Still just 17 years old, KRYSTAL MEYERS is breaking the mould of what a teenage CCM artist looks and sounds like. Tony Cummings spoke to her.
Christian record labels have signed 16 year old singers before now. Back in the '70s they did it with Amy Grant and more recently Rachael Lampa. But when California-born Krystal Meyers signed on the dotted line with Provident Label Group's Essential Records the industry knew that here was someone very different from past signings. Krystal was no purveyor of polite Nashville pop but a full on rock chick who said her musical influences were Finch, Dashboard Confessional and Blindside. Essential Records' bold step proved to be an inspired one. The singer/guitarist's 'Krystal Meyers' album has become a major Christian music hit with one song on it, "Anticonformity" becoming a militant anthem for teenagers struggling to make sense of the all encompassing peer pressure of youth culture. Krystal spoke about her "Anticonformity" breakthrough composition: "The song is say let God influence your decisions and set you apart because he's got a plan for your life that's different from anybody else's. I'm not telling people just to rebel against what everyone else is doing. There really is Godly rebellion and that's what I want to get across!"
The song was to lead to a recording contract. Explained Krystal, "It really got started back a couple of years ago when I was going into ninth grade and my church went to a Christian summer camp. So I went with them and another girl and I wrote 'Anticonformity'. What happened was that at the end of the week we were asked whatever we had been doing in our spare time we had to perform at the talent show. We thought, 'Cool! We wrote a song, we can play this song for the talent show.' So we did that and a month later I got a call from somebody who had apparently been a counsellor or working in a class at the camp and he was like, 'We are making a benefits CD, it's going to include Skillet and Pillar and bands like that. We would love for you to record your song 'Anticonformity'.' I said, 'Sure!' It was my first time in the studio; the guys from Jars Of Clay, Audio Adrenaline and Caedmon's Call all recorded on that song with me! It was crazy. We started talking to different labels and struck up a buzz. About a year and a half ago I did a showcase that all the Christian labels came to and Essential Records got really interested. So we started talking with them all summer. I signed with them last September and then two days later I flew out to Hollywood to record. So it's been a crazy experience!"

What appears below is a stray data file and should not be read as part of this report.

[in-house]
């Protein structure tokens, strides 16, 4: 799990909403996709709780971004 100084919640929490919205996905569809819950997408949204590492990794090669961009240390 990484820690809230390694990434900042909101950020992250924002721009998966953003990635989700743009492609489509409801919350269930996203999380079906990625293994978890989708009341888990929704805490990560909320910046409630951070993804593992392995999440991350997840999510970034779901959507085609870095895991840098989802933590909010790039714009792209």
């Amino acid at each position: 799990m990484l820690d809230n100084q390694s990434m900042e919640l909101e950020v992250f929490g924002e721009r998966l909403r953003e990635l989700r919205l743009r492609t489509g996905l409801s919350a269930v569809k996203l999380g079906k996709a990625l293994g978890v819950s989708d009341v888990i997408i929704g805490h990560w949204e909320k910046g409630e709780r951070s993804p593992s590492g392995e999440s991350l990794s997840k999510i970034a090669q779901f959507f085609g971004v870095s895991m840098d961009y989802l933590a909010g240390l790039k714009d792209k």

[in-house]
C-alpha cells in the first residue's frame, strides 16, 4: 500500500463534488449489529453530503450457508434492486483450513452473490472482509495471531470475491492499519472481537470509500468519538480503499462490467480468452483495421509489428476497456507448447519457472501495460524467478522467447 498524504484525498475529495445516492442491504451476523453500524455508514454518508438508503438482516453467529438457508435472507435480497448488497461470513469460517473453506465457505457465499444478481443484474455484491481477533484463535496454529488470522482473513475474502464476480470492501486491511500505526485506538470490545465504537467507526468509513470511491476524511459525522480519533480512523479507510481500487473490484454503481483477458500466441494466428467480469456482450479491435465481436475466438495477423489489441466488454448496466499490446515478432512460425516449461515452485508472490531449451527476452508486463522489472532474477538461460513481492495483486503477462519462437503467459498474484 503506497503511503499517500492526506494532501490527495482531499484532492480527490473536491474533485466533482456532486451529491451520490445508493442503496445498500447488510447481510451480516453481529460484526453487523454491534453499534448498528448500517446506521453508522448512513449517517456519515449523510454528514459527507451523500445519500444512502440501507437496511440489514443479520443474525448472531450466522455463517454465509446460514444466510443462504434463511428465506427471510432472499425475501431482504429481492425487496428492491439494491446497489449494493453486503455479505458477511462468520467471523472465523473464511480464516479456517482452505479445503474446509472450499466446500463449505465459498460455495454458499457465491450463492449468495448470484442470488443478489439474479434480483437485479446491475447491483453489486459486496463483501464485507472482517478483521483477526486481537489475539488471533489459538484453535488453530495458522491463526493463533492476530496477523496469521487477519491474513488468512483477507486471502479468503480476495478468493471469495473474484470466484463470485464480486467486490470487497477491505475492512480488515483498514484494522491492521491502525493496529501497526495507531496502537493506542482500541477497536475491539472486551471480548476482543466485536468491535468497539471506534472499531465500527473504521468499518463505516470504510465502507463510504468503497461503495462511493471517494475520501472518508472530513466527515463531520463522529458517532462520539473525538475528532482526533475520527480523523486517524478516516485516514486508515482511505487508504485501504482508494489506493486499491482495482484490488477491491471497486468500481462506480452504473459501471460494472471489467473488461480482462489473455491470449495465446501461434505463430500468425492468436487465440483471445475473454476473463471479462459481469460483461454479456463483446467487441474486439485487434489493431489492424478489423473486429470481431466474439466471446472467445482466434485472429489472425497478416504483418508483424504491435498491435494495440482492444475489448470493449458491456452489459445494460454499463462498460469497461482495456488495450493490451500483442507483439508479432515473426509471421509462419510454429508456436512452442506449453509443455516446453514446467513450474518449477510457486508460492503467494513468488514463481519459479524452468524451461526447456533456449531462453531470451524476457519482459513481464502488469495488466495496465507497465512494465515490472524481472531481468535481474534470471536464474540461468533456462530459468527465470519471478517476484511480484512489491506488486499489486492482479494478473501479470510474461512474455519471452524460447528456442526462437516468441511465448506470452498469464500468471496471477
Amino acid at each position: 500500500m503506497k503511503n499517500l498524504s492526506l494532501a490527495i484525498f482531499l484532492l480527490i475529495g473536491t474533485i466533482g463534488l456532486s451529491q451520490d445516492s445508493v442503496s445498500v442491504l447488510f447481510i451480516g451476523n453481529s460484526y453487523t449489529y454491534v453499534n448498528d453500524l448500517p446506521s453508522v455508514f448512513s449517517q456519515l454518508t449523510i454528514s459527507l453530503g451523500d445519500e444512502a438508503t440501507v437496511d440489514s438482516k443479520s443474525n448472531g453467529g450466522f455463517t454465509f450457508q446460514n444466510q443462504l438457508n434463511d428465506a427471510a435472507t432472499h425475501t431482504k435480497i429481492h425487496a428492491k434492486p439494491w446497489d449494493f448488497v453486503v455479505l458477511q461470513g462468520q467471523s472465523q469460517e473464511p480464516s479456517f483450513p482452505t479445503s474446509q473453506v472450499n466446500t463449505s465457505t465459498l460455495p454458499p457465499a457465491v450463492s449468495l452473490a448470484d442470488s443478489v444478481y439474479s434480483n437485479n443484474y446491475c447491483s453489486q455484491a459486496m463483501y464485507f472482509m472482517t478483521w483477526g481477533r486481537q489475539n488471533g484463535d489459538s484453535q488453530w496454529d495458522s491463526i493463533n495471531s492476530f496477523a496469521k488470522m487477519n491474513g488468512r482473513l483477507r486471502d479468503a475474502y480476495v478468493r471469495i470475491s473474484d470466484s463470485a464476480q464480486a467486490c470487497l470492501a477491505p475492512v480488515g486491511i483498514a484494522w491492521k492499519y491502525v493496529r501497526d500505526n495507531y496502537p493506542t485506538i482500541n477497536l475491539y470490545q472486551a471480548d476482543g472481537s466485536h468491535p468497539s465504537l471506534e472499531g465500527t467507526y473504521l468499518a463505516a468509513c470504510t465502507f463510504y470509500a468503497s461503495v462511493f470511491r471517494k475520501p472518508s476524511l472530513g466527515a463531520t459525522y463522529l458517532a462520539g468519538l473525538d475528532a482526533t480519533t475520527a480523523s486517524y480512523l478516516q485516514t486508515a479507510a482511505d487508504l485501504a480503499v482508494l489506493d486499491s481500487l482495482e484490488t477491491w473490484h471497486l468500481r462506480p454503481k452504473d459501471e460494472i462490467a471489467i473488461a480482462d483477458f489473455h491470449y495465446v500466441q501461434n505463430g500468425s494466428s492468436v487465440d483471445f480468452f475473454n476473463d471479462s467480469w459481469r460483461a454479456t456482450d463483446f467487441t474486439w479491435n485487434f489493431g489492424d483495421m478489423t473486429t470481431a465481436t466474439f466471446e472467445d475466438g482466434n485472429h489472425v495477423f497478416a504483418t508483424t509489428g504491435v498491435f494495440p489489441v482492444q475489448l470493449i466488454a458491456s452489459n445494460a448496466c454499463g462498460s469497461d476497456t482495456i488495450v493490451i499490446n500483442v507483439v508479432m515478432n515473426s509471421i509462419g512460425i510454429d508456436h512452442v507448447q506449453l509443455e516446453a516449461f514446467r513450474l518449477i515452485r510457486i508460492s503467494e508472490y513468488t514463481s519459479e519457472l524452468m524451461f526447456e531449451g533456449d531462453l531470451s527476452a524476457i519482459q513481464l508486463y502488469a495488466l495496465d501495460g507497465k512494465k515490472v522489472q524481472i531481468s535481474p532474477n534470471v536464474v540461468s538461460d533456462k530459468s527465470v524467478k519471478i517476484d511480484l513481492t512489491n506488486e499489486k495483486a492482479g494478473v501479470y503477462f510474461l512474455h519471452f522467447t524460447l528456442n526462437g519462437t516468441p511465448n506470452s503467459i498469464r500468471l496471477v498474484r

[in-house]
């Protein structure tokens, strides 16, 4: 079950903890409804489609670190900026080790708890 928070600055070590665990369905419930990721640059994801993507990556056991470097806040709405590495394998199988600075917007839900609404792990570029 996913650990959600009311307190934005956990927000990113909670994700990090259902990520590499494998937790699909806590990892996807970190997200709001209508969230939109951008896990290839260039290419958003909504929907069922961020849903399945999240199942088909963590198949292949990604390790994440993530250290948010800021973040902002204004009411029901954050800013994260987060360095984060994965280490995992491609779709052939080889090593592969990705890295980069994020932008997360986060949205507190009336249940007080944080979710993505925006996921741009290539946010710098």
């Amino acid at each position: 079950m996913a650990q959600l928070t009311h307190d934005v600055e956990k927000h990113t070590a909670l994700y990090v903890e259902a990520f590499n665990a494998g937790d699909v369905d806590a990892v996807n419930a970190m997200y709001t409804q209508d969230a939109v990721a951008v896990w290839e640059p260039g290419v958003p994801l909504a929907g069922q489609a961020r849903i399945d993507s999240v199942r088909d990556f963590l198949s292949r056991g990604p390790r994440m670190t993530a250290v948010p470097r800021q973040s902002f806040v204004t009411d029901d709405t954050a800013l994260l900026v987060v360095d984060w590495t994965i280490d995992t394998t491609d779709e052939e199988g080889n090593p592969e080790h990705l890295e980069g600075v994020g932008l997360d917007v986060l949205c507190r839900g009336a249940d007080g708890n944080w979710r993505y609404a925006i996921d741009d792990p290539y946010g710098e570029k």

For the 'Krystal Meyers' debut the singer worked with renowned CCM artist and producer Ian Eskelin and the highly acclaimed LA-based Wizardz Of Oz production team whose credits include Avril Lavigne and Liz Phair. The theme of resisting teenage peer pressure permeated Krystal's album. She said, "The album's 'anticonformity' themes tackle appearance and overall social status, but it also touches on everything from your relationship with God to your relationships with a guy or your parents. I tend to write in a way that has a double meaning, so you can take it in a different direction if that's how the song speaks to you."
Since the release of her album Krystal has been touring steadily. She commented, "I wasn't really sure I had musical role models until I started going on tour with Day Of Fire and Seventh Day Slumber. Both bands, all the guys are complete role models because I just get to see how they interact with the crowd and with their fans after the shows; you know, dealing with their testimonies and stuff. It's cool just to see how many kids they lead to Christ each night and the way they connect with everybody."